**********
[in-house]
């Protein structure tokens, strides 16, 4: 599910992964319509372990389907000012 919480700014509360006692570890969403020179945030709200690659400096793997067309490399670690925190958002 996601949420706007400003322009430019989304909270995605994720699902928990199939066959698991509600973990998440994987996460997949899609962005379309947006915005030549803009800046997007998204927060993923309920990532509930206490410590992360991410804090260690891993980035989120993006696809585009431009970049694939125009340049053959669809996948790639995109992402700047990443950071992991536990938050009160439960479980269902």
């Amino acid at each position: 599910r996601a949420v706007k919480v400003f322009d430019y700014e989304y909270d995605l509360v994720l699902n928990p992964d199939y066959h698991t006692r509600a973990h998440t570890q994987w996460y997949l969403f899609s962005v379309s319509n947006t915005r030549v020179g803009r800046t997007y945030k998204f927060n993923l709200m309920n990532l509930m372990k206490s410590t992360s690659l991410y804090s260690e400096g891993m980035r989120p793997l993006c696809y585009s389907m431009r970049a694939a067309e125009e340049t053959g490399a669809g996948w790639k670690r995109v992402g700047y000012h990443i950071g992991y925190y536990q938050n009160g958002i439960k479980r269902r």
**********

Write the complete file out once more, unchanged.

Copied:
[in-house]
């Protein structure tokens, strides 16, 4: 599910992964319509372990389907000012 919480700014509360006692570890969403020179945030709200690659400096793997067309490399670690925190958002 996601949420706007400003322009430019989304909270995605994720699902928990199939066959698991509600973990998440994987996460997949899609962005379309947006915005030549803009800046997007998204927060993923309920990532509930206490410590992360991410804090260690891993980035989120993006696809585009431009970049694939125009340049053959669809996948790639995109992402700047990443950071992991536990938050009160439960479980269902």
């Amino acid at each position: 599910r996601a949420v706007k919480v400003f322009d430019y700014e989304y909270d995605l509360v994720l699902n928990p992964d199939y066959h698991t006692r509600a973990h998440t570890q994987w996460y997949l969403f899609s962005v379309s319509n947006t915005r030549v020179g803009r800046t997007y945030k998204f927060n993923l709200m309920n990532l509930m372990k206490s410590t992360s690659l991410y804090s260690e400096g891993m980035r989120p793997l993006c696809y585009s389907m431009r970049a694939a067309e125009e340049t053959g490399a669809g996948w790639k670690r995109v992402g700047y000012h990443i950071g992991y925190y536990q938050n009160g958002i439960k479980r269902r």